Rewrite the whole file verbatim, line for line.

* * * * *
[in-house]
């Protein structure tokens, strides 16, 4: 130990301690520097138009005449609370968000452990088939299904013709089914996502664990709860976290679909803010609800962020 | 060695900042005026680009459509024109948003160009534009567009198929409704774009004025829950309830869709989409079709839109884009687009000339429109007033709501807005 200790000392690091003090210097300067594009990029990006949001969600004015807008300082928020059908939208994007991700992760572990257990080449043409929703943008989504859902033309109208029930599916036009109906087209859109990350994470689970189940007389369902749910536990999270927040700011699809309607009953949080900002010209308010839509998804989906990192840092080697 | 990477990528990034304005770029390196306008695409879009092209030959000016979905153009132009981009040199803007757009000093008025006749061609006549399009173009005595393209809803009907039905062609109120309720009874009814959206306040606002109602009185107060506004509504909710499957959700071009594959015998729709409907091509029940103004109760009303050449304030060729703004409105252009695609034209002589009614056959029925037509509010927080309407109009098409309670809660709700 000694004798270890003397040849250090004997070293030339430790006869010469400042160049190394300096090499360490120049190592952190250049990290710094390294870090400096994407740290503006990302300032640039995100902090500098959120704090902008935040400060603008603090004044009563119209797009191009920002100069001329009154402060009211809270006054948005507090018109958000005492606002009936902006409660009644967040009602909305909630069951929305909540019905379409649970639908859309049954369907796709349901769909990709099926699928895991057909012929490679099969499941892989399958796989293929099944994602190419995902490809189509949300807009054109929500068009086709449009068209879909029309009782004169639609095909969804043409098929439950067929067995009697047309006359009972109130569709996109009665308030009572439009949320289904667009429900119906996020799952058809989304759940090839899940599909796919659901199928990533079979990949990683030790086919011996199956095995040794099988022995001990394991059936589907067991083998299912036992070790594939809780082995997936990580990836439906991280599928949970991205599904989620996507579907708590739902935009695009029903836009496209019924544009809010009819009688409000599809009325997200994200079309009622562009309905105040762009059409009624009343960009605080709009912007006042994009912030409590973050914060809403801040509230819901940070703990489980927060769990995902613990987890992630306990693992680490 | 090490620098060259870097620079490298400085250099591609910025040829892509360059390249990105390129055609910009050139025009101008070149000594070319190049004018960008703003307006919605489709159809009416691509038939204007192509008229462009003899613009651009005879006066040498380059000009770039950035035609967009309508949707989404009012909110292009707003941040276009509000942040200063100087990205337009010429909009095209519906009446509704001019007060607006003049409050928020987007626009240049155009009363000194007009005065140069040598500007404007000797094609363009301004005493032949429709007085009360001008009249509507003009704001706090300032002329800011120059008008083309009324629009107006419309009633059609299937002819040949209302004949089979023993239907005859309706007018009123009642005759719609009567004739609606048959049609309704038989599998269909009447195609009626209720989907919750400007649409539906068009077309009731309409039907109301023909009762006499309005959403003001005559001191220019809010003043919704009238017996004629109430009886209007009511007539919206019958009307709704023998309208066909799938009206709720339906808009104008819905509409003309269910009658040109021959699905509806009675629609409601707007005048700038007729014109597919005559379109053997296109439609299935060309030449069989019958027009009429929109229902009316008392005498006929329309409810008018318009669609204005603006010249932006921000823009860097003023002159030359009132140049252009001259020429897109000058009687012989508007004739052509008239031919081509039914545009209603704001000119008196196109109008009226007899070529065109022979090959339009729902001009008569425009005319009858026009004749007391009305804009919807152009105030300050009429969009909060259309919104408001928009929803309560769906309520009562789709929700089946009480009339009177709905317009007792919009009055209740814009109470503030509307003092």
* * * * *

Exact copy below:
[in-house]
């Protein structure tokens, strides 16, 4: 130990301690520097138009005449609370968000452990088939299904013709089914996502664990709860976290679909803010609800962020 | 060695900042005026680009459509024109948003160009534009567009198929409704774009004025829950309830869709989409079709839109884009687009000339429109007033709501807005 200790000392690091003090210097300067594009990029990006949001969600004015807008300082928020059908939208994007991700992760572990257990080449043409929703943008989504859902033309109208029930599916036009109906087209859109990350994470689970189940007389369902749910536990999270927040700011699809309607009953949080900002010209308010839509998804989906990192840092080697 | 990477990528990034304005770029390196306008695409879009092209030959000016979905153009132009981009040199803007757009000093008025006749061609006549399009173009005595393209809803009907039905062609109120309720009874009814959206306040606002109602009185107060506004509504909710499957959700071009594959015998729709409907091509029940103004109760009303050449304030060729703004409105252009695609034209002589009614056959029925037509509010927080309407109009098409309670809660709700 000694004798270890003397040849250090004997070293030339430790006869010469400042160049190394300096090499360490120049190592952190250049990290710094390294870090400096994407740290503006990302300032640039995100902090500098959120704090902008935040400060603008603090004044009563119209797009191009920002100069001329009154402060009211809270006054948005507090018109958000005492606002009936902006409660009644967040009602909305909630069951929305909540019905379409649970639908859309049954369907796709349901769909990709099926699928895991057909012929490679099969499941892989399958796989293929099944994602190419995902490809189509949300807009054109929500068009086709449009068209879909029309009782004169639609095909969804043409098929439950067929067995009697047309006359009972109130569709996109009665308030009572439009949320289904667009429900119906996020799952058809989304759940090839899940599909796919659901199928990533079979990949990683030790086919011996199956095995040794099988022995001990394991059936589907067991083998299912036992070790594939809780082995997936990580990836439906991280599928949970991205599904989620996507579907708590739902935009695009029903836009496209019924544009809010009819009688409000599809009325997200994200079309009622562009309905105040762009059409009624009343960009605080709009912007006042994009912030409590973050914060809403801040509230819901940070703990489980927060769990995902613990987890992630306990693992680490 | 090490620098060259870097620079490298400085250099591609910025040829892509360059390249990105390129055609910009050139025009101008070149000594070319190049004018960008703003307006919605489709159809009416691509038939204007192509008229462009003899613009651009005879006066040498380059000009770039950035035609967009309508949707989404009012909110292009707003941040276009509000942040200063100087990205337009010429909009095209519906009446509704001019007060607006003049409050928020987007626009240049155009009363000194007009005065140069040598500007404007000797094609363009301004005493032949429709007085009360001008009249509507003009704001706090300032002329800011120059008008083309009324629009107006419309009633059609299937002819040949209302004949089979023993239907005859309706007018009123009642005759719609009567004739609606048959049609309704038989599998269909009447195609009626209720989907919750400007649409539906068009077309009731309409039907109301023909009762006499309005959403003001005559001191220019809010003043919704009238017996004629109430009886209007009511007539919206019958009307709704023998309208066909799938009206709720339906808009104008819905509409003309269910009658040109021959699905509806009675629609409601707007005048700038007729014109597919005559379109053997296109439609299935060309030449069989019958027009009429929109229902009316008392005498006929329309409810008018318009669609204005603006010249932006921000823009860097003023002159030359009132140049252009001259020429897109000058009687012989508007004739052509008239031919081509039914545009209603704001000119008196196109109008009226007899070529065109022979090959339009729902001009008569425009005319009858026009004749007391009305804009919807152009105030300050009429969009909060259309919104408001928009929803309560769906309520009562789709929700089946009480009339009177709905317009007792919009009055209740814009109470503030509307003092």